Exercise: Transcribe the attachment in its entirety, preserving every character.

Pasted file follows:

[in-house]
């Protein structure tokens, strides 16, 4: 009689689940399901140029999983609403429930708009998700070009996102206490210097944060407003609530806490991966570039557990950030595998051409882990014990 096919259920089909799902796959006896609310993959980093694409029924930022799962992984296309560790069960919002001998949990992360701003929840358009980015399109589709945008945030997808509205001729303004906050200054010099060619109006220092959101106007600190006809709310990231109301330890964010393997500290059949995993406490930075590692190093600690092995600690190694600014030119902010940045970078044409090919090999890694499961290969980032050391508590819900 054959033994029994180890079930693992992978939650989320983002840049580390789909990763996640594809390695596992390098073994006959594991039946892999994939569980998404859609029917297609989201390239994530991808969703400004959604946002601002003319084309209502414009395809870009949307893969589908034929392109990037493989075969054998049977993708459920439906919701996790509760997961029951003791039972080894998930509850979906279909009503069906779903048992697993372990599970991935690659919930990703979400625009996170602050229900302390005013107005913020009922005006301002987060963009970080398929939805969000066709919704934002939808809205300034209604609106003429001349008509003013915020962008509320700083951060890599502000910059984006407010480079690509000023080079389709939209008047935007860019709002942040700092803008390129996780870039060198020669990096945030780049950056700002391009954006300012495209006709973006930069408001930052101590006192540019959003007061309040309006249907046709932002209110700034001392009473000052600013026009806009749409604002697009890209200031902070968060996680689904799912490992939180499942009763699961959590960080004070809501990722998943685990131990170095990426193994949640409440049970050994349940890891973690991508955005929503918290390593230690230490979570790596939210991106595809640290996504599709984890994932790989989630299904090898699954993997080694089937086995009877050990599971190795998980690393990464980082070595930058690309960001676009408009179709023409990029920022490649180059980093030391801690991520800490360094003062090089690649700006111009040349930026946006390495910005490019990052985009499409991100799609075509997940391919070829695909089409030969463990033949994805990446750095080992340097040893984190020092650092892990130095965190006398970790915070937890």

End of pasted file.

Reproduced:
[in-house]
């Protein structure tokens, strides 16, 4: 009689689940399901140029999983609403429930708009998700070009996102206490210097944060407003609530806490991966570039557990950030595998051409882990014990 096919259920089909799902796959006896609310993959980093694409029924930022799962992984296309560790069960919002001998949990992360701003929840358009980015399109589709945008945030997808509205001729303004906050200054010099060619109006220092959101106007600190006809709310990231109301330890964010393997500290059949995993406490930075590692190093600690092995600690190694600014030119902010940045970078044409090919090999890694499961290969980032050391508590819900 054959033994029994180890079930693992992978939650989320983002840049580390789909990763996640594809390695596992390098073994006959594991039946892999994939569980998404859609029917297609989201390239994530991808969703400004959604946002601002003319084309209502414009395809870009949307893969589908034929392109990037493989075969054998049977993708459920439906919701996790509760997961029951003791039972080894998930509850979906279909009503069906779903048992697993372990599970991935690659919930990703979400625009996170602050229900302390005013107005913020009922005006301002987060963009970080398929939805969000066709919704934002939808809205300034209604609106003429001349008509003013915020962008509320700083951060890599502000910059984006407010480079690509000023080079389709939209008047935007860019709002942040700092803008390129996780870039060198020669990096945030780049950056700002391009954006300012495209006709973006930069408001930052101590006192540019959003007061309040309006249907046709932002209110700034001392009473000052600013026009806009749409604002697009890209200031902070968060996680689904799912490992939180499942009763699961959590960080004070809501990722998943685990131990170095990426193994949640409440049970050994349940890891973690991508955005929503918290390593230690230490979570790596939210991106595809640290996504599709984890994932790989989630299904090898699954993997080694089937086995009877050990599971190795998980690393990464980082070595930058690309960001676009408009179709023409990029920022490649180059980093030391801690991520800490360094003062090089690649700006111009040349930026946006390495910005490019990052985009499409991100799609075509997940391919070829695909089409030969463990033949994805990446750095080992340097040893984190020092650092892990130095965190006398970790915070937890």